Frelich says this is one example of why wilderness advocates and forest managers should consider allowing prescribed burns within the BWCAW to mimic natural processes.
"We need to drop our hands-off policy in wilderness management and be more hands-on," he says. "We can't just draw a line around the Boundary Waters and leave it alone. Lightning strikes won't occur often enough to produce fires at their natural frequency, and this is an ecosystem dependent on fire.
"Besides, half of the Boundary Waters has already been logged. Restoring the area to its presettlement condition will require fire. When the Forest Service finishes its prescribed burns (on the blowdown), they should keep going and burn most of the rest of the Boundary Waters over the next 50 years."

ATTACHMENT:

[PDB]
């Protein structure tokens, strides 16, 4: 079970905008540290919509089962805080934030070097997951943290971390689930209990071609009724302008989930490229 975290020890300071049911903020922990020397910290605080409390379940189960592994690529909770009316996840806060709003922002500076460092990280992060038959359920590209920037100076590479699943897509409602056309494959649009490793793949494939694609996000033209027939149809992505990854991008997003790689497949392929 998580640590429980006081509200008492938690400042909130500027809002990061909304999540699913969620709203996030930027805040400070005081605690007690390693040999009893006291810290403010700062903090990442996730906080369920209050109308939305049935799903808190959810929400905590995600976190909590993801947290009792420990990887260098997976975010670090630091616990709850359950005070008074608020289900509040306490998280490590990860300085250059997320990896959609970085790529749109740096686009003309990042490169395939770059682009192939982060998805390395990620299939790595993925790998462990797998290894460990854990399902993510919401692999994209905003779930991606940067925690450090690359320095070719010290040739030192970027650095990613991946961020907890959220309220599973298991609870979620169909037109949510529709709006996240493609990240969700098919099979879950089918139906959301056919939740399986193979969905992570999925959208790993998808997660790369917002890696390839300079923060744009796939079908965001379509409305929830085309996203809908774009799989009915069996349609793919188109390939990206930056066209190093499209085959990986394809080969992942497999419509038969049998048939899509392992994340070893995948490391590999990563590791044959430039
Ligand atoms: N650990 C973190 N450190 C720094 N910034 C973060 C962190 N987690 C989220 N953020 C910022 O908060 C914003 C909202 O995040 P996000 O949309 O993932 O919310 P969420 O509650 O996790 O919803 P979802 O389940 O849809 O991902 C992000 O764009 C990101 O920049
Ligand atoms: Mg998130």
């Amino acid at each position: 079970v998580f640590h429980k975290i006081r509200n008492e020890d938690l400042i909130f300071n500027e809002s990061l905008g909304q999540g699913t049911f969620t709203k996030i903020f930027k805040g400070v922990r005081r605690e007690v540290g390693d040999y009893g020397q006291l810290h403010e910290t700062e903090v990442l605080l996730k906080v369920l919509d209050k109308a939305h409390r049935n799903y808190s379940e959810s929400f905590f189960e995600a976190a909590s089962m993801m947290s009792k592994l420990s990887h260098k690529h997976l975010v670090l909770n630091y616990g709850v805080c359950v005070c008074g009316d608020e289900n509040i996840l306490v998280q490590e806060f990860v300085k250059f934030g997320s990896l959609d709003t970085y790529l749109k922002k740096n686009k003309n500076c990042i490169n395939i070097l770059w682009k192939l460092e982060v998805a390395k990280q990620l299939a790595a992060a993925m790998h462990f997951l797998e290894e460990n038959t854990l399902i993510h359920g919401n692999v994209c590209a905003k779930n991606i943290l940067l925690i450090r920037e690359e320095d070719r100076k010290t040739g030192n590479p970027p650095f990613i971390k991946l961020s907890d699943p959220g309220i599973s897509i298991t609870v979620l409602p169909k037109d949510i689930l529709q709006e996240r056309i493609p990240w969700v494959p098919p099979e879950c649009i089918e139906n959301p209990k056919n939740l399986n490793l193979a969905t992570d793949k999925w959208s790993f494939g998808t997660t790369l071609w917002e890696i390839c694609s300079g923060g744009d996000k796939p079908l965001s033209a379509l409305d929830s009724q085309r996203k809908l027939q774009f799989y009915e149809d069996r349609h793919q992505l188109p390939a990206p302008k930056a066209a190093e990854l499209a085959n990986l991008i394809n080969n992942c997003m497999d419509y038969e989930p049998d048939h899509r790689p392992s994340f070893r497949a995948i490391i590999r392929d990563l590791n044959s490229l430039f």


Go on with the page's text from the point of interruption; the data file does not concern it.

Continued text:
Frelich warns that, if Boundary Waters lands don't burn, hardwood trees from the south will invade. As a result, the emblematic jack pine will be lost, replaced by red maple that could make the BWCAW look more like northern Wisconsin.
For some, this may be an ecological travesty. Others may not care about which trees inhabit the BWCAW landscape as long as we keep human hands out of the wilderness.
Surely the opinions will be as varied as the reasons people visit the Boundary Waters: for fishing or camping, paddling or motorboating, to share camaraderie with family and friends or to seek solitude for soul-searching.
Common ground has historically been hard to find in the BWCAW. But from a broader perspective, it's easy to see why passions run hot. With less than 3 percent of land in the lower 48 United States protected as wilderness, there are few wild places like the Boundary Waters for people to be passionate about.
Gustave Axelson, Minneapolis, is a freelance writer and member of the Friends of the Boundary Waters Wilderness.